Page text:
23 Feb 2018

Brown stink bug could cost NZ $3 billion

From Morning Report, 7:40 am on 23 February 2018

An invasion of the brown marmorated stink bug - the pest discovered recently in three Japanese car shipments - would devastate New Zealand's fruit, vegetable and wine industries, destroying more than $4 billion of export value and costing thousands of jobs, according to a new report from the New Zealand Institute of Economic Research (NZIER).

A female Brown Marmorated stink bug.

A female Brown Marmorated stink bug. Photo: Supplied

More than 100 of the stink bugs, which originate in Asia but have spread to the US and Europe, were found last week by Ministry of Primary Industries biosecurity staff in three car carriers that arrived at the dock in Auckland.

But this is just the latest disturbing infestation.

Border biosecurity patrols have discovered previously unheard of quantities of the imported beetles over the last two years.

Of course, stink bugs are nothing new in New Zealand. Most gardeners will have come across our native bright green, shield-shaped stink bugs, which suck sap from veges and give out a nasty smell when squashed.

These insects, often called shield bugs, are pretty harmless. Not so their mottled brown Asian cousins.

A soon-to-be released report commissioned by Horticulture New Zealand from NZIER suggests that if the brown marmorated stink bug becomes established in New Zealand, real GDP could fall by a minimum of $3.6 billion over the next 20 years, and horticultural exports could fall by $4.2 billion a year.

Chief executive of Horticulture New Zealand Mike Chapman is unequivocal - the insect must be kept out of New Zealand.

"If this stink bug arrives in New Zealand, it's going to devastate our horticulture, it's going to devastate our food production, it's going to devastate our rural communities, it's going to infest our homes across the country, and not just rural homes, urban homes.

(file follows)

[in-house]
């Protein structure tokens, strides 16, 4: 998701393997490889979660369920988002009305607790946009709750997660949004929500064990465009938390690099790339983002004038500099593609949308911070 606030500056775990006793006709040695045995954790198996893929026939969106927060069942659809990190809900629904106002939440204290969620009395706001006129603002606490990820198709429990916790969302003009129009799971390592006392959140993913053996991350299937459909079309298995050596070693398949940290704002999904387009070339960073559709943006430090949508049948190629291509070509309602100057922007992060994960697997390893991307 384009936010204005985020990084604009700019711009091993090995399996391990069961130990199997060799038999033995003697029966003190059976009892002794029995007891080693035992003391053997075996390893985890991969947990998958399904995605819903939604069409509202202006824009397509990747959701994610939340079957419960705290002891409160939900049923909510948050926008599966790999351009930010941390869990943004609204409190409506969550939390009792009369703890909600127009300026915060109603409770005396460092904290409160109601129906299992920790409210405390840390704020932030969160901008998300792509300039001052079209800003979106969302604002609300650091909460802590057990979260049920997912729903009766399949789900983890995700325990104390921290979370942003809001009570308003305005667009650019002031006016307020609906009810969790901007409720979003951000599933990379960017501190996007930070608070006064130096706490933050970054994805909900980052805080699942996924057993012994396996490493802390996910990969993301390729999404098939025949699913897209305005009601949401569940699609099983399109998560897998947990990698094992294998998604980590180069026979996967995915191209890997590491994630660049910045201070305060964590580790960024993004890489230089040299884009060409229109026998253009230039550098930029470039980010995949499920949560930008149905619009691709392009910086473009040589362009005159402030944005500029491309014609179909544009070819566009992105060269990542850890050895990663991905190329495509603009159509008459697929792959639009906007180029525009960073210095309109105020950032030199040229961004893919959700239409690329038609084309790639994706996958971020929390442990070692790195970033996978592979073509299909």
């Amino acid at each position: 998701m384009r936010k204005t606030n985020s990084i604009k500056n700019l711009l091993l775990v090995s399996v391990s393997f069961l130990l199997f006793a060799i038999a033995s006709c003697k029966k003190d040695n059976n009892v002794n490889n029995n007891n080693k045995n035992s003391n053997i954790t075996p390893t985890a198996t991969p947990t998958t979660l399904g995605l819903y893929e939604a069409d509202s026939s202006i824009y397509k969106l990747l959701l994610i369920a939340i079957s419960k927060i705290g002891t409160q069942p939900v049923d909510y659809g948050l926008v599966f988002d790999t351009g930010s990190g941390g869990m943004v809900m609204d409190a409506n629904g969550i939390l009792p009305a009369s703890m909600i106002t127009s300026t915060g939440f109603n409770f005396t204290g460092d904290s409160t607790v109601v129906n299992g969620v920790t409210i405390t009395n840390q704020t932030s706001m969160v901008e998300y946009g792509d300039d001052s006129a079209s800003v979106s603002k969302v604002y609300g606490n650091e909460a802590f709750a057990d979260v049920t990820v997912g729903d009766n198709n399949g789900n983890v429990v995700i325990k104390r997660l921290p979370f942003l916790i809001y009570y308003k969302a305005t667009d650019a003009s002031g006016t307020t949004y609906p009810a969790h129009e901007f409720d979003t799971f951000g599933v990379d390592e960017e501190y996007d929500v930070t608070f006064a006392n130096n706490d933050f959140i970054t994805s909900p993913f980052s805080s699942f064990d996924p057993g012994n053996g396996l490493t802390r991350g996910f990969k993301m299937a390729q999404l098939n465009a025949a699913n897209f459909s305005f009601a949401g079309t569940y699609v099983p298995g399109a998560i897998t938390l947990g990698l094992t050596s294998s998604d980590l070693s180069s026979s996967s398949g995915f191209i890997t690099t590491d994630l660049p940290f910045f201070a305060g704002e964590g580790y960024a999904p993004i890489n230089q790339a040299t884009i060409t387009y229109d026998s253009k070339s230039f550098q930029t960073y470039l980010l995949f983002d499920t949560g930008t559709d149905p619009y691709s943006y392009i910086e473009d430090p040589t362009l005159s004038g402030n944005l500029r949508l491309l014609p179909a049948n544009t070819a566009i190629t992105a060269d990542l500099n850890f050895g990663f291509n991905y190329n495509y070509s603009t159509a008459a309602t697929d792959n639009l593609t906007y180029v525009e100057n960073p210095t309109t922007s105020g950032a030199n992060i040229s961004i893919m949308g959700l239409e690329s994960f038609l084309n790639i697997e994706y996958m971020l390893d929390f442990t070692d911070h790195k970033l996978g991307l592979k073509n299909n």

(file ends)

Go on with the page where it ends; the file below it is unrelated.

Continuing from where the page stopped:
"It's going to take out people's vegetable gardens, it's going to attack their flower gardens. This is one really nasty bug."

Some farmers have compared the potential impact of the stink bug to that of foot and mouth disease outbreaks in animals; Mr Chapman likens it to the impact of the bacteria PSA, which devastated kiwifruit growers and workers.

This infestation would be worse, he says, because it wouldn't be restricted to one industry, but would hit fruit and vegetable producers across the board.

"It just eats everything. It is a very hungry little bug. It has been sweeping across the United States; it's swept through Europe. We are talking about long term effects here. We are talking about billions of dollars. We are talking about rural communities."

NZ Winegrowers biosecurity and emergency response manager Dr Edwin Massey says it isn't clear why marmorated stink bug numbers have skyrocketed in countries like Japan, the US and Italy. But the more bugs multiply overseas, the more they hitchhike to New Zealand.

Between 2014 and 2016, MPI staff found stink bugs 55 times at the borders. Now it's far more.

"In terms of interceptions, we are well into the hundreds now, with that accounting for thousands of bugs. Most of those are dead, but this year there has also been an increase in the number of finds of a mixture of both dead and alive bugs, which is concerning."